The Florida Legislature began its 2020 session Tuesday, as it prepared to consider hundreds of bills, including teachers pay raises, climate change and immigration — as well as approving the billions of dollars required to keep the country's third-most populous state operating.
The Senate banged into session first, opening its session by commemorating the Dec. 6 shooting at the Pensacola naval air station that killed three sailors.
Later, Gov. Ron DeSantis delivered his second State of the State address before a joint session of the House and Senate.
DeSantis said keeping taxes low, improving education and protecting the environment will help Florida continue to grow. He said he wants to build on some of his success from his first year in office.
“In 2019, we took bold steps to expand educational opportunities, protect our environment and natural resources, reform health care, invest in infrastructure and bolster public safety — all while reducing taxes and adding to our budget reserves," DeSantis said in his prepared remarks. “While we should look with favor on these bold beginnings, we have much more to do.”
He spoke in the House chamber, where lawmakers desks' were covered in flowers. Members of the Supreme Court and the state's three Cabinet members also attended the address.
While touting a boost in adoption, DeSantis told lawmakers he wants them to pass a bill that would require girls under the age of 18 get their parents' permission to get an abortion. The state already requires girls' parents be notified if they have an abortion.
DeSantis also said he wants lawmakers to pass a wide-ranging bill to address Florida's algae problem. The goal is to reduce fertilzers and nutrients flowing into the state's waterways.
“I believe that stewardship of our natural resources is key to our economic well-being — our water is the foundation of our tourism industry, makes Florida the top fishing and boating destination in the world and enhances our property values,” DeSantis said.
In his opening remarks, Senate President Bill Galvano, a Republican, reminded his chamber of the weighty responsibility lawmakers have.
“As we go into this session let us continue to show our constituents that we can exchange and debate ideas while maintaining civility and decorum," he told the chamber. “That we can problem solve together. That we can put aside personalities and politics for good policy. And, that we are not a microcosm of Washington, D.C., but instead will continue to be an example for Washington, D.C.”
In the House, Speaker Jose Oliva was far more policy oriented in his opening remarks, indicating that health care would be a key issue in his final session leading the 120-member chamber.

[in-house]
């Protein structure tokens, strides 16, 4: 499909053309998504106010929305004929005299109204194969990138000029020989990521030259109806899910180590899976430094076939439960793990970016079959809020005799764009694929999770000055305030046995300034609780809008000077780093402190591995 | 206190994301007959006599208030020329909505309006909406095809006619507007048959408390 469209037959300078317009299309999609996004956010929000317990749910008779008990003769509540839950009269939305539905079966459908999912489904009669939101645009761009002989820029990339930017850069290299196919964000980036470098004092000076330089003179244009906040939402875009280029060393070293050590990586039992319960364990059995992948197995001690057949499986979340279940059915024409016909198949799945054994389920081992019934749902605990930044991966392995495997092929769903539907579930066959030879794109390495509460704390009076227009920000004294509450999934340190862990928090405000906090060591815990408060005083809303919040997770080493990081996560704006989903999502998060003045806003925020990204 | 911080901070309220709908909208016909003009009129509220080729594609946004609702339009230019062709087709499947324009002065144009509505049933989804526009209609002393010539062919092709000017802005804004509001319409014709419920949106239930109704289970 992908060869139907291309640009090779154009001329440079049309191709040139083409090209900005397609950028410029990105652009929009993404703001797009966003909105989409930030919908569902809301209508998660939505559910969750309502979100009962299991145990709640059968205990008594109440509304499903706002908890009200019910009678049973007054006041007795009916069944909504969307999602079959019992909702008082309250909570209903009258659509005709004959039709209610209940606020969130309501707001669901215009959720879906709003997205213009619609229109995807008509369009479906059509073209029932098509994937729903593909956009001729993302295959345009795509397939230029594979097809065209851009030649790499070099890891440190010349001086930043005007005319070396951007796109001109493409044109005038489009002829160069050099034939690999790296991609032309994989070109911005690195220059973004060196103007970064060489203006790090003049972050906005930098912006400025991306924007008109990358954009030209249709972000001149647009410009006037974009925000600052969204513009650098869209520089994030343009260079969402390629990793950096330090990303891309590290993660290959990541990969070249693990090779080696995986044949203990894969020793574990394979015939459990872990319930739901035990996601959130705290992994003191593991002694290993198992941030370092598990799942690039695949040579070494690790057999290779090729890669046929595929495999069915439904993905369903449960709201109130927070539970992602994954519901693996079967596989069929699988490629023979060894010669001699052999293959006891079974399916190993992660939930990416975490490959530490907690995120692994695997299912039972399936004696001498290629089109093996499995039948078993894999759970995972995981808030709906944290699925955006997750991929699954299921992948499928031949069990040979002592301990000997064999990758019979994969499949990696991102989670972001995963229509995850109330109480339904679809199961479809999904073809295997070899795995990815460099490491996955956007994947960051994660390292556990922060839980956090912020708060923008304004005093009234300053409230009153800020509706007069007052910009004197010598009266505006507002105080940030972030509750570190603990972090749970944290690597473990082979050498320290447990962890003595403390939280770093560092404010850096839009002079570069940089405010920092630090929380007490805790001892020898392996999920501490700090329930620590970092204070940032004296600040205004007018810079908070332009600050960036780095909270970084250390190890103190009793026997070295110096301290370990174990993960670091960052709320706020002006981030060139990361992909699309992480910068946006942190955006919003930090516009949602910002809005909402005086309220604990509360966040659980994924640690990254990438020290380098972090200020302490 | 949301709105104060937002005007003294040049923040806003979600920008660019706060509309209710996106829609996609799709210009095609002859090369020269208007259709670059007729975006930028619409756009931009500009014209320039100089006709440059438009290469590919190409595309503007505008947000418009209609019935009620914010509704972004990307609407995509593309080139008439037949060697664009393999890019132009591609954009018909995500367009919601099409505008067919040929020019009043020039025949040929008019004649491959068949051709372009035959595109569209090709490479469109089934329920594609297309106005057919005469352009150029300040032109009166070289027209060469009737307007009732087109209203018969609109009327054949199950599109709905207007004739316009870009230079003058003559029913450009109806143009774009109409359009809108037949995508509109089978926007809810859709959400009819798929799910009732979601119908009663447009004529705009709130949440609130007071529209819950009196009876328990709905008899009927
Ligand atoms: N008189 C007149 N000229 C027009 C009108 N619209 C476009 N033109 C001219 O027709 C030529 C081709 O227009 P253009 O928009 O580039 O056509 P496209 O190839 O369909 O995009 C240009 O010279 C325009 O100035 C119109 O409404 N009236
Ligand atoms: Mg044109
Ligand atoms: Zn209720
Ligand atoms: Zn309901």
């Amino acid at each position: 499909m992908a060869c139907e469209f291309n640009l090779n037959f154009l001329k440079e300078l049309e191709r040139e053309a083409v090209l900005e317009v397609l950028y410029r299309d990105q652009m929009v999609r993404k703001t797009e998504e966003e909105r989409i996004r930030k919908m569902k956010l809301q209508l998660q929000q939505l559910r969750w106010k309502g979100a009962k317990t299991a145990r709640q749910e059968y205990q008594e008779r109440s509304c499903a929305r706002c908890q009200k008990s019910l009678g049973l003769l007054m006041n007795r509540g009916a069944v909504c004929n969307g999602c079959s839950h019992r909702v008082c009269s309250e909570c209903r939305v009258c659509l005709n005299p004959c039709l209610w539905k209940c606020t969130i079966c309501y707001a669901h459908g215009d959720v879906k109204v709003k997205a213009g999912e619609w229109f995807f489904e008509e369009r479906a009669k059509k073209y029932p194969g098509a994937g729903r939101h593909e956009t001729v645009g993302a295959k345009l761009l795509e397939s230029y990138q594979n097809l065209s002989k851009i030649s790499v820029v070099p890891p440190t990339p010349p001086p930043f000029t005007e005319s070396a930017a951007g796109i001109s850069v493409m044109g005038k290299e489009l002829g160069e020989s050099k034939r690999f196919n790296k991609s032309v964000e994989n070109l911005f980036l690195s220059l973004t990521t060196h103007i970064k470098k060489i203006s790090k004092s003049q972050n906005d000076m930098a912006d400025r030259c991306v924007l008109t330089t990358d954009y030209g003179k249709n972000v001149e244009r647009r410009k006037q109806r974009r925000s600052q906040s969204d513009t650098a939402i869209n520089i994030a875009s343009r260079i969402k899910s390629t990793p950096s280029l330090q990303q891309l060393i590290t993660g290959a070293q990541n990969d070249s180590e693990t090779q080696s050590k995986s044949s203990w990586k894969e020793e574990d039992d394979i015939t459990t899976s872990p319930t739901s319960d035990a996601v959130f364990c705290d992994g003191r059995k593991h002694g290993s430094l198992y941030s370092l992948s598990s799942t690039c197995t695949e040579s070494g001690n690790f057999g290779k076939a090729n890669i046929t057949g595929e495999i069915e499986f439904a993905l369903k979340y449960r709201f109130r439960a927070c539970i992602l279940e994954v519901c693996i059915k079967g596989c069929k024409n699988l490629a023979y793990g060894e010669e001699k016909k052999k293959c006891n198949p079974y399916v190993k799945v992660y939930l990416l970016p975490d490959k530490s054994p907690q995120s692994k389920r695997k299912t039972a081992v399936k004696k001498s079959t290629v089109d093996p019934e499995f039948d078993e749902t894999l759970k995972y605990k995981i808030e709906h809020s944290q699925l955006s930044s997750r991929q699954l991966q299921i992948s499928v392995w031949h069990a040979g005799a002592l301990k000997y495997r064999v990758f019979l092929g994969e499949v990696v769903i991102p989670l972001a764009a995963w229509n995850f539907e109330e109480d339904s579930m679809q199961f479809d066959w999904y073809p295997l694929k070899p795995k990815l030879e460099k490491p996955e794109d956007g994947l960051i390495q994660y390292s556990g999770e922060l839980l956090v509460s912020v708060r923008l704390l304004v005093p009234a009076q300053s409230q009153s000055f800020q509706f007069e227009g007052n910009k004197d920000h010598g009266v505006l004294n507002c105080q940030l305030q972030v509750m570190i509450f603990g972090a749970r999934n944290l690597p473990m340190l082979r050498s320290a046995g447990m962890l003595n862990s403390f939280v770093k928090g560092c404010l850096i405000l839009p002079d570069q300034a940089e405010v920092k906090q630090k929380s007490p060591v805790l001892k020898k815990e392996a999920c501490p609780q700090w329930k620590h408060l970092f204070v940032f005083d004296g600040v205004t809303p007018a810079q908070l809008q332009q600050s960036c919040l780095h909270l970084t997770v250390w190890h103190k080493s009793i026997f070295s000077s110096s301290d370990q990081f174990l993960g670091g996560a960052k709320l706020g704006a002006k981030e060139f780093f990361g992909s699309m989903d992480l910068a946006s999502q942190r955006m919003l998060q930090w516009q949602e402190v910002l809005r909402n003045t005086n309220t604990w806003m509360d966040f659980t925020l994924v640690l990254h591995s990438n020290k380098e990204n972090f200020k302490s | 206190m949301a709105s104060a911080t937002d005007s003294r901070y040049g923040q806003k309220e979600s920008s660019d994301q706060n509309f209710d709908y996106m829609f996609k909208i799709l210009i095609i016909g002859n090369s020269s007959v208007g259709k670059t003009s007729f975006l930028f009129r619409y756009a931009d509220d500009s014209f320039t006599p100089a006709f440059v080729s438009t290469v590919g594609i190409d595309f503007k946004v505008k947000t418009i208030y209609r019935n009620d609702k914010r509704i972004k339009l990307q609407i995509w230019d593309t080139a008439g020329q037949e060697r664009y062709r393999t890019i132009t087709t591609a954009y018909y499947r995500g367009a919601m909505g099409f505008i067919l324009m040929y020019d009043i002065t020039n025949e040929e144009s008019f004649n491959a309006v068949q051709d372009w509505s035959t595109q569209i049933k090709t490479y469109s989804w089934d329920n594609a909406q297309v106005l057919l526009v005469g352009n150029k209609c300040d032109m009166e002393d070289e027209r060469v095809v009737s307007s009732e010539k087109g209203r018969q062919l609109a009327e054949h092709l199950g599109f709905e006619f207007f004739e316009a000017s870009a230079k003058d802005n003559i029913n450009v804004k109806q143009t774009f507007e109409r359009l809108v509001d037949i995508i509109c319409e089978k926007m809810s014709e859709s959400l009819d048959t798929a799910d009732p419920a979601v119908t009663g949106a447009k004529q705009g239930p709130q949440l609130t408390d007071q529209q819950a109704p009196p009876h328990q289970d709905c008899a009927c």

In his remarks, Oliva criticized what he called the “healthcare industrial complex,” including drug companies, hospitals and medical device companies that he called “the great robber-barons of our time.”
“As we turn our attention forward we still face many challenges. Chief among them continues to be healthcare," Oliva told his chamber.
“We did not choose healthcare as our priority,” he said. “No, it chose us, it chose us through the sheer audacity of the defenders of the status quo.”
With a presidential election looming this fall, it remains to be seen how fiercely partisan divides might influence the work of lawmakers.
For now, there was an air of collegiality, and bouquets festooned the chambers. Outside the chambers, the Capitol halls and rotundas pulsed with activity. Opening day was also an important day for lobbyists and the activists who seek to influence lawmakers and the legislation that will be crafted over the 60 days the Legislature has to complete its business before adjourning.
While DeSantis enjoys strong relationships with lawmakers — particularly his fellow Republicans who run both chambers of the statehouse — he may not necessarily get everything he wants during his second year as the state's chief executive.
His $91.4 billion budget calls for major spending on the environment and education — including a nearly $1 billion outlay for teacher raises and bonuses. Some fiscally conservative lawmakers said they would give the spending intense scrutiny.
On the eve of the Legislature's opening day, thousands of educators and their allies descended on the state Capitol to draw attention to the governor's plan, saying his proposal was flawed because of potential pay inequities and because veteran educators and non-teaching school employees would be left out.
Some key Republicans have also cast doubt on the governor's plan to require employers to use a federally operated electronic database — known as E-Verify — to check the immigration status of workers.
E-Verify has been opposed by agriculture, construction, tourism interests and other industries that rely on immigrant labor.